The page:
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Posts Tagged ‘fruit’

Fruit Vinegar

Pear Vinegar (infused with chamomile) and Concord grape vinegar (infused with lemon thyme) 

When people think of vinegar, salad dressings and pickles usually spring to mind. Rarely does one think of fruit. But after staring wistfully at the couple hundred apple cores left from Thanksgiving pies, I researched fruit vinegars to use these fruit scraps that would otherwise be resigned to the trash heap. There are many ways to make vinegar but the simplest method is to ferment sugar into alcohol which is then oxidized into vinegar. Fruit, ripe with sugar, quickly ferments into alcohol so exposing it to air often spontaneously results in vinegar, much like wine that was forgotten about for decades or more. And like wine, fruit vinegars can preserve the aroma and flavor of fruit well past their harvest months. Peach, cherry, pear, raspberry, Concord grape, apple…any fruit is fair game for making vinegar.

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Pastry Trends 2016

Food trends are a funny phenomenon. While some trends seem spectacularly silly in retrospect (hello, bone broth and paleo diets!), other trends, like organic food, morph into staples of our culinary conversation and help us connect to the food world at large. Food trends can fundamentally change the way we eat. I couldn’t buy coconut and corn flour at the supermarket if gluten-free foods hadn’t been one of the top food trends of recent years. Unfortunately, food trends are not tied to taste.  I’ve suffered through the proliferation of overpriced, dry cupcakes and Cronut wannabes simply because they were well, trendy.

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Fruit Kimchi with Coconut Tapioca

Fruit Kimchi with Coconut Tapioca

Fruit seasons can be remarkably short and I am always looking for techniques to preserve fruit to use during the off-seasons. Earlier this year, I wrote about a burgeoning obsession with harnessing the power of fermentation in desserts because under ideal conditions, most foods naturally ferment and the results are digestible and delicious. So much of our most treasured foods wouldn’t be possible without bacterial fermentation—yogurt, sourdough, cheese, bread, and wine. Kimchi, the traditional Korean side dish of spicy, fermented vegetables, appealed to me as a method of fruit preservation because, unlike pickling, the vegetables are not cooked and their natural flavors and textures can be better preserved.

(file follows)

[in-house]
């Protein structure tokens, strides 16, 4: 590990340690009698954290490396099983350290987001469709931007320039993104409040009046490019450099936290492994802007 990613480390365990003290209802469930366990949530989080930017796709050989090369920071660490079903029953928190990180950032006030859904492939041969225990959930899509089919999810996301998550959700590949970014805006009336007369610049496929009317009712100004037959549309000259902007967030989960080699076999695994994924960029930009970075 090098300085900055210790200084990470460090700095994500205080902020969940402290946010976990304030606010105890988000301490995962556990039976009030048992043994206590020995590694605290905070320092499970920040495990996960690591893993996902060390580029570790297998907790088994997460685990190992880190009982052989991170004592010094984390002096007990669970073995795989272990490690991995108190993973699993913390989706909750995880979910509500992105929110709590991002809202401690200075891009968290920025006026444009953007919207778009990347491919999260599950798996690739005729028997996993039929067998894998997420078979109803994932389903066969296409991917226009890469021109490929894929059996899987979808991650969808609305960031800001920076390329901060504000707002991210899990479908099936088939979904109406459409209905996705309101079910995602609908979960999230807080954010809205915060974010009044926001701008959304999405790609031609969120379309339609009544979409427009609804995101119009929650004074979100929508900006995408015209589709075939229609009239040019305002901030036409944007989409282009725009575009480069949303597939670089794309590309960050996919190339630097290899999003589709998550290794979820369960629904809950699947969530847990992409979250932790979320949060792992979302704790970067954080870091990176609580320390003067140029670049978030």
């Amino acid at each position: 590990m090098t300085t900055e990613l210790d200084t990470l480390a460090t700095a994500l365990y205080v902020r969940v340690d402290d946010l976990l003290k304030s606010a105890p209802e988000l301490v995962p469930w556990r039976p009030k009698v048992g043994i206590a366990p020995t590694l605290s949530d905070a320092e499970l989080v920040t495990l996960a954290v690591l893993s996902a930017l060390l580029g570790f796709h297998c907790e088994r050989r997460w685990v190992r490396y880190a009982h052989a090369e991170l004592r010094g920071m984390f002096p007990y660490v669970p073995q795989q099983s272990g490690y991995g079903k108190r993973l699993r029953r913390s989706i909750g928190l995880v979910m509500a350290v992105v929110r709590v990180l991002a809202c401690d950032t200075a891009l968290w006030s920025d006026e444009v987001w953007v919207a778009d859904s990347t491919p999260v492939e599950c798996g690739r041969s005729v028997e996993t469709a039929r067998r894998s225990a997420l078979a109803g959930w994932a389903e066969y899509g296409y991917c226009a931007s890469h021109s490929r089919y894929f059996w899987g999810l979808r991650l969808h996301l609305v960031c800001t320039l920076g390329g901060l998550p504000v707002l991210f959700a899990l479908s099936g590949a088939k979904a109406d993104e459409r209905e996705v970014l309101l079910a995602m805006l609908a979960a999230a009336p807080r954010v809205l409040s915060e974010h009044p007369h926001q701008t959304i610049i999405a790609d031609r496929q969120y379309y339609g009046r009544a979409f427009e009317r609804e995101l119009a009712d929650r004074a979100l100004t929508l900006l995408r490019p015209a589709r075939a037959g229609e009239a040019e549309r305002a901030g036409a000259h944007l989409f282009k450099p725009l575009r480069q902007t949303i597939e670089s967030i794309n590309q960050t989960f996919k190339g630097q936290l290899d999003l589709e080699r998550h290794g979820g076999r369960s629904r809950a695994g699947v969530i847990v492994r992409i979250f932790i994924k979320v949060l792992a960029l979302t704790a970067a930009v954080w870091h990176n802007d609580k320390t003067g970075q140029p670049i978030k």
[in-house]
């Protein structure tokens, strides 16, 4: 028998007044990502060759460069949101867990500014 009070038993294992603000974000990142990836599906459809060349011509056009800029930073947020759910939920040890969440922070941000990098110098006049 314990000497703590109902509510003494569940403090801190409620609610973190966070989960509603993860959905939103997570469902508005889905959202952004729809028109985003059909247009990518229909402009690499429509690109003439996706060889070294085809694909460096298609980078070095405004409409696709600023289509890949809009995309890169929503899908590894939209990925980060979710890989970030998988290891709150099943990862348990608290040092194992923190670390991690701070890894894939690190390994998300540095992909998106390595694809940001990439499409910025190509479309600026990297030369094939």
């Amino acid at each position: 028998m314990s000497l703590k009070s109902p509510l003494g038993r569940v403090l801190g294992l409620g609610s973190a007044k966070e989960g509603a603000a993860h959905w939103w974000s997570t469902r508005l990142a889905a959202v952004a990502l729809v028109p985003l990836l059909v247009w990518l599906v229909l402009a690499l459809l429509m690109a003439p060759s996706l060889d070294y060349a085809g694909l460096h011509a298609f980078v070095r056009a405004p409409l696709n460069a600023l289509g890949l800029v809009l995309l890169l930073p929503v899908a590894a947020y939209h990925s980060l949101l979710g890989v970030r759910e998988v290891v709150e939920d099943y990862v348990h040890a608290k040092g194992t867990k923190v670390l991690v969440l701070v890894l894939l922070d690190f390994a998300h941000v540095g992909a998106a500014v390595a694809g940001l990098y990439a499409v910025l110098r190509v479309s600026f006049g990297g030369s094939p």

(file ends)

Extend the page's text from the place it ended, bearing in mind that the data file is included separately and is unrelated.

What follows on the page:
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Blueberry Sorbet Cream with Rhubarb and Honey Graham Crackers

Blueberry Sorbet Cream with Rhubarb and Honey Graham Crackers

I love sorbet but sometimes it just doesn’t satisfy. I want something richer, but not as rich as ice cream. This sorbet cream satisfied on all counts. It had a dense, creamy texture that reminded me of ice cream but finished with the refreshing, fruity flavor of a sorbet. There are already so many terms for frozen desserts—semifreddo, gelato, ice cream, sorbet, sherbet, parfait—that it seems superfluous to add another to the mix.

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Fruit Compression

Pardon my long absence, but I’ve been working on a cornbread recipe that is driving me down a dark and tortuously winding road. The cornbread’s flavor is perfect—barely sweet, corny, and buttery—but the texture leaves much to be desired. The bread is so moist that it’s almost gummy and sours in two days if left on the counter. So while I shelved this project out of sheer distaste for the volume of cornbread I’ve eaten during the last month, I’ve stumbled onto a new obsession: compressed fruit.

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